The small-sized, no-frills bars have resumed 90% of their pre-pandemic business but the high-end outlets are finding it hard to run the show.

“They depend on the IT crowd and the youth. Most have left the city and others can’t step out late. Bars and pubs have lost business hours equivalent to nine months to lockdowns and curfews,” he says.

Mukesh explains the impact: “A normal bar pays about Rs 9 lakh towards excise licence every year, and microbreweries pay Rs 20 lakh to Rs 30 lakh. But we are not allowed to serve after 10 pm, and sometimes, we had to stay shut for months. We are asking the government to waive the fee for the period we were not allowed to open. This model can save some businesses Rs 75,000 to Rs 2.5 lakh a month.”

To save on the excise fees, Ramesh closed the bar at his hotel last year.

Before 2020, bars and pubs in Karnataka would do a turnover of Rs 60,000 crore per year, of which, Rs 24,000 crore would go to the government as excise tax. Sixty percent sales happens on weekends.

“Earlier we used to shut outlets by 1 am in Bengaluru. With this 10 pm curfew, we are losing 25% business every day. How is the government okay with people travelling in buses for seven-eight hours but not with two people dining on a table for 40 minutes in restaurants with 50% seating?” Rao wonders.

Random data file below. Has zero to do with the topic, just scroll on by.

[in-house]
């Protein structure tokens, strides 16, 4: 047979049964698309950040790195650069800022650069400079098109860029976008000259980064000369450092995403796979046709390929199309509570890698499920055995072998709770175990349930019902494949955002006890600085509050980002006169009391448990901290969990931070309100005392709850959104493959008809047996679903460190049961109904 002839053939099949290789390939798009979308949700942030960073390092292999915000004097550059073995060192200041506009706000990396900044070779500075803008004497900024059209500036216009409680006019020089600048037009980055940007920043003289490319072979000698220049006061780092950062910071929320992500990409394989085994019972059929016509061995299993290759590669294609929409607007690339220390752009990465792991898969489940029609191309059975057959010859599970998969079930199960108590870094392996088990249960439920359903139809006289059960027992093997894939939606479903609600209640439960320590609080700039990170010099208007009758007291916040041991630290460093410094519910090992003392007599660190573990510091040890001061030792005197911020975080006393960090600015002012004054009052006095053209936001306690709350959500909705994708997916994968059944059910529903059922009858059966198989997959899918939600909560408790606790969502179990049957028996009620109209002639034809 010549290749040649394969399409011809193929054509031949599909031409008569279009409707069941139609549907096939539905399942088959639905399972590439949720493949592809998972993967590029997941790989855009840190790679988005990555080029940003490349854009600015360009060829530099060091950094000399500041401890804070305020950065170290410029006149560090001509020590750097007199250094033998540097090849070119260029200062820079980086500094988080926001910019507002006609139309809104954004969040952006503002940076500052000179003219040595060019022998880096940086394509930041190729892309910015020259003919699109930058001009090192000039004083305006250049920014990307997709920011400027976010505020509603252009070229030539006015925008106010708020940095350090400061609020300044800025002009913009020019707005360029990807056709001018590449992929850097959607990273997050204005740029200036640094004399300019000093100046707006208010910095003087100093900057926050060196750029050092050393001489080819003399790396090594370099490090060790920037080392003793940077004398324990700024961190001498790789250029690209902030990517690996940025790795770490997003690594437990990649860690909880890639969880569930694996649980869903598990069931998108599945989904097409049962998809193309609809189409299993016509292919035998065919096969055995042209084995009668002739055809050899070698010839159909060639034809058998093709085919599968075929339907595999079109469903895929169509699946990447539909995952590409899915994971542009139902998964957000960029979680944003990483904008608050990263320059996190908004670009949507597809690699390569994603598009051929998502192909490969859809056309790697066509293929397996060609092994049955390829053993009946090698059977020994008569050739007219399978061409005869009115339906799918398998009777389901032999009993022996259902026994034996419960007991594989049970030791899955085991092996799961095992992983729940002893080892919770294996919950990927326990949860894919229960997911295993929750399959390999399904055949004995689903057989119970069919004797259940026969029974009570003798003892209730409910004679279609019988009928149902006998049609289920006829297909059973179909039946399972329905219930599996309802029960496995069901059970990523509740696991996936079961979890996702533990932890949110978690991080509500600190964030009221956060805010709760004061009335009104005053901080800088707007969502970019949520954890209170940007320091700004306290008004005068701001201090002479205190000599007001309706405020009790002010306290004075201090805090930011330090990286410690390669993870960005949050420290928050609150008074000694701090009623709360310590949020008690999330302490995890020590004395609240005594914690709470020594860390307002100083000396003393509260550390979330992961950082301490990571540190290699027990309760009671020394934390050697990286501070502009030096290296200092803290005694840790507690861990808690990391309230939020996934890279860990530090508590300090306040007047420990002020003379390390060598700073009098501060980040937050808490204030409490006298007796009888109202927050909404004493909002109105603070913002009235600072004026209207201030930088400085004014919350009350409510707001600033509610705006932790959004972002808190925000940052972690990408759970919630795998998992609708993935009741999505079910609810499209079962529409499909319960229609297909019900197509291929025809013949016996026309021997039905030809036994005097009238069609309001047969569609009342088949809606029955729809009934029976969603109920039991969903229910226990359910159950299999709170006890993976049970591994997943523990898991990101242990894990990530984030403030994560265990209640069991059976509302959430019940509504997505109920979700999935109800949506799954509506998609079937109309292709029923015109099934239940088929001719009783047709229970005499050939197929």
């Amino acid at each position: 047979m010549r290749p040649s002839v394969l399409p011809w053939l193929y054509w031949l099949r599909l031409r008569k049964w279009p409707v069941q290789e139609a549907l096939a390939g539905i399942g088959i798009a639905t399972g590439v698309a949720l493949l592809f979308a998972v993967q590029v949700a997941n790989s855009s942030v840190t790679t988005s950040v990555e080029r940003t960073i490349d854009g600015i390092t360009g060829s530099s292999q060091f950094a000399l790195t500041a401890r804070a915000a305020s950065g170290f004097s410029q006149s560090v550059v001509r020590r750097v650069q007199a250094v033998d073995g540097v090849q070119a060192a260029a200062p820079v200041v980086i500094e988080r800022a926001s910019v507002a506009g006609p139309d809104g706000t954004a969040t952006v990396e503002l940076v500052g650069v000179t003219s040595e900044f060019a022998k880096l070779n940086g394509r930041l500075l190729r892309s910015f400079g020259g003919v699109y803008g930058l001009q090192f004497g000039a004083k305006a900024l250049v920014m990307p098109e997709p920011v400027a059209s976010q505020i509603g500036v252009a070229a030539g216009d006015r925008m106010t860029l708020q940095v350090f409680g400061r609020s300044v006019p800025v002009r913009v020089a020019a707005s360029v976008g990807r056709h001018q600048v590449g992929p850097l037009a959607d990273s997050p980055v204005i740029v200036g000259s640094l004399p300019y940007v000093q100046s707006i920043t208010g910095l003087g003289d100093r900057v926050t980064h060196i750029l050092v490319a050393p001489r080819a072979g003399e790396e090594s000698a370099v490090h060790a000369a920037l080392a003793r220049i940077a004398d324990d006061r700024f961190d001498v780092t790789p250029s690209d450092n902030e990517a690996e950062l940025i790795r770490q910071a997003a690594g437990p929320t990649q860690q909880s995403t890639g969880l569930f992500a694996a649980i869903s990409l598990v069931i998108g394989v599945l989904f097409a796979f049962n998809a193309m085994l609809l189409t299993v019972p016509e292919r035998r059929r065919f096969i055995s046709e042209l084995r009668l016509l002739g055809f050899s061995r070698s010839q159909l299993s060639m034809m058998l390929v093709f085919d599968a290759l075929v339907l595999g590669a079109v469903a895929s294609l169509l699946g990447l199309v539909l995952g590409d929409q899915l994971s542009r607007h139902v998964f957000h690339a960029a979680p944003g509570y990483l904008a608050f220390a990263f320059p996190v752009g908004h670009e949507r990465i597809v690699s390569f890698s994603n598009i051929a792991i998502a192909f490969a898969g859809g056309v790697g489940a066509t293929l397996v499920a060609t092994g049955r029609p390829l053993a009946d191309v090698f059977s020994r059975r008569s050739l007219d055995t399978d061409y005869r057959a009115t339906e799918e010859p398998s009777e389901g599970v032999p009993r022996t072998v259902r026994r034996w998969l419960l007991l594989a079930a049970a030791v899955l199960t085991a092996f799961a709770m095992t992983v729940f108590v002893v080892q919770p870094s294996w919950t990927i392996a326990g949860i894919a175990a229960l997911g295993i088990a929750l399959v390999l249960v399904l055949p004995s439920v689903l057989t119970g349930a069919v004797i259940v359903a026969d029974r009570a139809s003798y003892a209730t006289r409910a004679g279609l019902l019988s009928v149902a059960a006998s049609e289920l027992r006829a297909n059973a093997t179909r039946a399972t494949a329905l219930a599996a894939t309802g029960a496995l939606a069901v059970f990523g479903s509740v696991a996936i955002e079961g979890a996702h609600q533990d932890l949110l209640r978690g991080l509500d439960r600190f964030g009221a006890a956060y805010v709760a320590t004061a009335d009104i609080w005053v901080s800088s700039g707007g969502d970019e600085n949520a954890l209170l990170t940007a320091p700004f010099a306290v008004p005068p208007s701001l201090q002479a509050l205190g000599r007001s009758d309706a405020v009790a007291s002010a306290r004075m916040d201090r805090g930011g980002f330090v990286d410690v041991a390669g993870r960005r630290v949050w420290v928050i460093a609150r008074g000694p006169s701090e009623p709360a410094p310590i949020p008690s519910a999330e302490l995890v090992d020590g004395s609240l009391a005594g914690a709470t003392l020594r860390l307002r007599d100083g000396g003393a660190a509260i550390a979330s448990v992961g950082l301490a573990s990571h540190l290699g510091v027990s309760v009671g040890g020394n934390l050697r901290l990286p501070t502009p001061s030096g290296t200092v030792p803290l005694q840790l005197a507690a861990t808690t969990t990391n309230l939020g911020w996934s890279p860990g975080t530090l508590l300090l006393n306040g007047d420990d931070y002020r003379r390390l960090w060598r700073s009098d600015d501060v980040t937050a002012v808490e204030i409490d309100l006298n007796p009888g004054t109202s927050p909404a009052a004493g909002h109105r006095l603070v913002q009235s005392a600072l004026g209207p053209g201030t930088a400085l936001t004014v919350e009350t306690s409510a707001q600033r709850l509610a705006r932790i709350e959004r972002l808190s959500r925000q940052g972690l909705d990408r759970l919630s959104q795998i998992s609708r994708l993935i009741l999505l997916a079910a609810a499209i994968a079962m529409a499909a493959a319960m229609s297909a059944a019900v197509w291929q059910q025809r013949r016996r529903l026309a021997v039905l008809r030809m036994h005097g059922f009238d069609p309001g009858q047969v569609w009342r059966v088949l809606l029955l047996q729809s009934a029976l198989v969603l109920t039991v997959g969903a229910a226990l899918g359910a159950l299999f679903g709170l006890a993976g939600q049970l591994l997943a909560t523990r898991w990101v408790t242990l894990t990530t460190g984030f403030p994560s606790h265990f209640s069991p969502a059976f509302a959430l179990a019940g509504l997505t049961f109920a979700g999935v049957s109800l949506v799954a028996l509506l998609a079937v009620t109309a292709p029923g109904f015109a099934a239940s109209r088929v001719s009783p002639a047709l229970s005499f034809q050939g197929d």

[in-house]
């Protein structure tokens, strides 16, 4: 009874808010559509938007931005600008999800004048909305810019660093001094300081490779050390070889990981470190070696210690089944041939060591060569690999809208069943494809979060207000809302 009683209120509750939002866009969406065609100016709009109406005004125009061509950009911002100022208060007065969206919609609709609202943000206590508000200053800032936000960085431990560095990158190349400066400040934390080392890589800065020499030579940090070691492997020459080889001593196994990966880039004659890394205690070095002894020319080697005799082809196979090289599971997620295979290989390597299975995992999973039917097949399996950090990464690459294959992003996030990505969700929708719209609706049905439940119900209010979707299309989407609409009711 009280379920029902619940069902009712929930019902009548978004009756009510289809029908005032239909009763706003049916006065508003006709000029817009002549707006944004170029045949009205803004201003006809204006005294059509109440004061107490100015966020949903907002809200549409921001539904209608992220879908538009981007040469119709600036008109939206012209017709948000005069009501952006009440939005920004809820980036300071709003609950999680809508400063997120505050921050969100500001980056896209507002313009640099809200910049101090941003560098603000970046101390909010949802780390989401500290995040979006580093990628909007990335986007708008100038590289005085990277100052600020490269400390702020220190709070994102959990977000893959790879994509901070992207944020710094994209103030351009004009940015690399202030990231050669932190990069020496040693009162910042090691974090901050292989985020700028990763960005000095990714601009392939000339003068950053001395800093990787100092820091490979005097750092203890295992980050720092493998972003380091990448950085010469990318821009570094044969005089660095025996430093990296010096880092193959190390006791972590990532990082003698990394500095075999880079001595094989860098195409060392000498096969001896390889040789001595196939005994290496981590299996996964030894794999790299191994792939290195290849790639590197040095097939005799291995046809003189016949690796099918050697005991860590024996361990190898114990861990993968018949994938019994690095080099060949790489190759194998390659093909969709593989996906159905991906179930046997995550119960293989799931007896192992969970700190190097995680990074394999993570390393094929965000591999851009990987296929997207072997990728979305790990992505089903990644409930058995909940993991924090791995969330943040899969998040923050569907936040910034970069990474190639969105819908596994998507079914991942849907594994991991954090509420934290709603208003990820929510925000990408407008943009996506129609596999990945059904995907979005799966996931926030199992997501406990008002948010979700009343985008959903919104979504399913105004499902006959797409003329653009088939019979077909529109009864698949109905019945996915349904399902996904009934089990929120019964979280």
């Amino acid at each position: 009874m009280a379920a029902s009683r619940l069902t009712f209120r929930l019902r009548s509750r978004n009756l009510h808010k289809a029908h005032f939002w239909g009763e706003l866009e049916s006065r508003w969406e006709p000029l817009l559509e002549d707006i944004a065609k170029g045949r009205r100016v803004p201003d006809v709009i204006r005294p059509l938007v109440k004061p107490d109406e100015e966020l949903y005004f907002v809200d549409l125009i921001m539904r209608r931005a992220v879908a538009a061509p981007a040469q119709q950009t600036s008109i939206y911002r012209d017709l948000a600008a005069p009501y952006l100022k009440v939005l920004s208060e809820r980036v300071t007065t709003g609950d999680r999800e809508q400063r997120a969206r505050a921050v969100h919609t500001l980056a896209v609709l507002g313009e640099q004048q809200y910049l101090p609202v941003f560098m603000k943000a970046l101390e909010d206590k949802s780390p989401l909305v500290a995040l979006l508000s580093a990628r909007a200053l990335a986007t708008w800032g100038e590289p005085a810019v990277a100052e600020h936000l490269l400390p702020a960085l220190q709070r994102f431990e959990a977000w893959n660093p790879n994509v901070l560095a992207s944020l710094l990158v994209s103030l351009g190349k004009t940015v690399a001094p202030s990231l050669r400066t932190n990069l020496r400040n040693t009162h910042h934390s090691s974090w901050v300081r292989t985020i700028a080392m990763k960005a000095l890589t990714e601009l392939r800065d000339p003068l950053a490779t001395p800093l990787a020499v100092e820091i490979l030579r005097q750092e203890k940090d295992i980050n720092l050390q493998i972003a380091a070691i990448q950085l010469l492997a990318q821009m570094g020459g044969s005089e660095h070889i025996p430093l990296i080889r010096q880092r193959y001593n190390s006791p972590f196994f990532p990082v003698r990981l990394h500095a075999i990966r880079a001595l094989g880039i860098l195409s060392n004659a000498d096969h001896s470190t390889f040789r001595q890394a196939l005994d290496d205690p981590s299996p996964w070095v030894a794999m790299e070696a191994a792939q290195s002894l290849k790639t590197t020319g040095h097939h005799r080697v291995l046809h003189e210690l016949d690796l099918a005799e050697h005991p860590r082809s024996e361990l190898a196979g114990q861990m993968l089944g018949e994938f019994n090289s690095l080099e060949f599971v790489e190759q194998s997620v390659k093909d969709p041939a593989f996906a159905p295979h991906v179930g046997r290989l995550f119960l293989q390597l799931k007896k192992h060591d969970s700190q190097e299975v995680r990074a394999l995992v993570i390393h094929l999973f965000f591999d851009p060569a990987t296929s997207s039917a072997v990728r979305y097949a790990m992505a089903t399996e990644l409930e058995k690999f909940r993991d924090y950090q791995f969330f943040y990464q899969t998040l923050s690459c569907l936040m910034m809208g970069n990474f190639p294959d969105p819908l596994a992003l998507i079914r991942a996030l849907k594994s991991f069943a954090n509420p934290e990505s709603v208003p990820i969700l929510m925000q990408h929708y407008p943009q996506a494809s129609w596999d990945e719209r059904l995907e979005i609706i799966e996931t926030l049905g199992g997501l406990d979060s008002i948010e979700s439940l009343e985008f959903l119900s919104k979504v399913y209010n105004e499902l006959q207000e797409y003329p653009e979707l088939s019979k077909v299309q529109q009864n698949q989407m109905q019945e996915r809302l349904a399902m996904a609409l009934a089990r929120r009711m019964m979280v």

Other outlets

Some fine dining and QSRs (quick service restaurants) have also disappeared from the malls, battered by high rentals and thin footfalls.

“Their rentals are Rs 300-Rs1,500 per sq feet as opposed to Rs 150-Rs 300 on a high street,” explains Mukesh. 

F&B chains and catering services operating in tech parks don’t have to pay rent but they are up against a bigger problem. “They can’t reopen until the employees return. We were told we could resume this month but now even April looks impossible,” says Rao, whose company runs staff canteens, cafeteria and food courts. Over 500 F&B formats, including sandwich and juice tuck shops, catering to IT parks are on hold, he says. 

Popular outlets that have closed

The Tao Terraces, Mamma Mexicana, and Fort Kochi, 1MG Road Mall; The Permit Room, Ashok Nagar; Caperberry, and Fava, U B City, A Hole Lotta Love, Koramangala, Forage, Indiranagar; Egg Factory (all outlets), Smally's, Aga Abbas Ali Road; Yellow Submarine, Bannerghatta Road; Guzzlers, off Brigade Road.

What next?

Yogesh Mokashi wound up his 12-year-old chain Egg Factory in February 2021. High rentals were his nemesis. Today, he advises dining venues and runs a tech platform. It was difficult to move on. “I could only sell two of the six branches (he co-ran). We dismantled the rest. We lost 90% of our investment,” he says.

Rhea Dacosta downed the shutters on A Hole Lotta Love, her English breakfast venue in Koramangala, last year. “We were bang opposite a college and there was no certainty when it would reopen,” says Rhea, who is now overseeing a new outlet of her family-owned cafe.

Ramesh runs a hotel on his own land in Jayanagar. “It is still not easy. I am working with 90 staff members as against 130, I have switched to power-saving LED lighting. I renovated our popular restaurant with a new menu recently but then came the curfew.”